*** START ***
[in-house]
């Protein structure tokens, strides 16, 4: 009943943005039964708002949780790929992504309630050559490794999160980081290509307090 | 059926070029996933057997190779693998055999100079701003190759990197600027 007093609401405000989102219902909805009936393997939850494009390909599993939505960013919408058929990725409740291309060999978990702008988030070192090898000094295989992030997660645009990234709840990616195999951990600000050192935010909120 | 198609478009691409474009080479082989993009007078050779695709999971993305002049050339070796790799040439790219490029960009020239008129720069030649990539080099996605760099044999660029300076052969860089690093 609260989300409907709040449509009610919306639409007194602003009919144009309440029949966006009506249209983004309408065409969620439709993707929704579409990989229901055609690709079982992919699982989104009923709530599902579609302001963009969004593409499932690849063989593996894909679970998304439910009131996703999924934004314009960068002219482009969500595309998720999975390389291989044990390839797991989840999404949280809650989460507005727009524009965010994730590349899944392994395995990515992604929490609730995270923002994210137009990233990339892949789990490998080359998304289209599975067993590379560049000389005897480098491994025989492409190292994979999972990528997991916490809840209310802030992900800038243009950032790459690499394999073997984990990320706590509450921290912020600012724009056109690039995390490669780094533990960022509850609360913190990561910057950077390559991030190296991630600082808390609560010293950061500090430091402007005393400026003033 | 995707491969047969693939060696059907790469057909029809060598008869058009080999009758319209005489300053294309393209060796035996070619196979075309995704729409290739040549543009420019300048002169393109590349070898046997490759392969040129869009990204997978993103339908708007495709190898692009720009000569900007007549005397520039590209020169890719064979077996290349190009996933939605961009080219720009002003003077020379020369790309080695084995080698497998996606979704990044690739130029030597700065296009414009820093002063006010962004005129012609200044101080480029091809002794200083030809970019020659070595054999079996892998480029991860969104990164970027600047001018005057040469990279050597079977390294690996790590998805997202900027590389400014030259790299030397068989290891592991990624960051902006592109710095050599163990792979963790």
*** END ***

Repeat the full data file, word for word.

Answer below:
[in-house]
């Protein structure tokens, strides 16, 4: 009943943005039964708002949780790929992504309630050559490794999160980081290509307090 | 059926070029996933057997190779693998055999100079701003190759990197600027 007093609401405000989102219902909805009936393997939850494009390909599993939505960013919408058929990725409740291309060999978990702008988030070192090898000094295989992030997660645009990234709840990616195999951990600000050192935010909120 | 198609478009691409474009080479082989993009007078050779695709999971993305002049050339070796790799040439790219490029960009020239008129720069030649990539080099996605760099044999660029300076052969860089690093 609260989300409907709040449509009610919306639409007194602003009919144009309440029949966006009506249209983004309408065409969620439709993707929704579409990989229901055609690709079982992919699982989104009923709530599902579609302001963009969004593409499932690849063989593996894909679970998304439910009131996703999924934004314009960068002219482009969500595309998720999975390389291989044990390839797991989840999404949280809650989460507005727009524009965010994730590349899944392994395995990515992604929490609730995270923002994210137009990233990339892949789990490998080359998304289209599975067993590379560049000389005897480098491994025989492409190292994979999972990528997991916490809840209310802030992900800038243009950032790459690499394999073997984990990320706590509450921290912020600012724009056109690039995390490669780094533990960022509850609360913190990561910057950077390559991030190296991630600082808390609560010293950061500090430091402007005393400026003033 | 995707491969047969693939060696059907790469057909029809060598008869058009080999009758319209005489300053294309393209060796035996070619196979075309995704729409290739040549543009420019300048002169393109590349070898046997490759392969040129869009990204997978993103339908708007495709190898692009720009000569900007007549005397520039590209020169890719064979077996290349190009996933939605961009080219720009002003003077020379020369790309080695084995080698497998996606979704990044690739130029030597700065296009414009820093002063006010962004005129012609200044101080480029091809002794200083030809970019020659070595054999079996892998480029991860969104990164970027600047001018005057040469990279050597079977390294690996790590998805997202900027590389400014030259790299030397068989290891592991990624960051902006592109710095050599163990792979963790």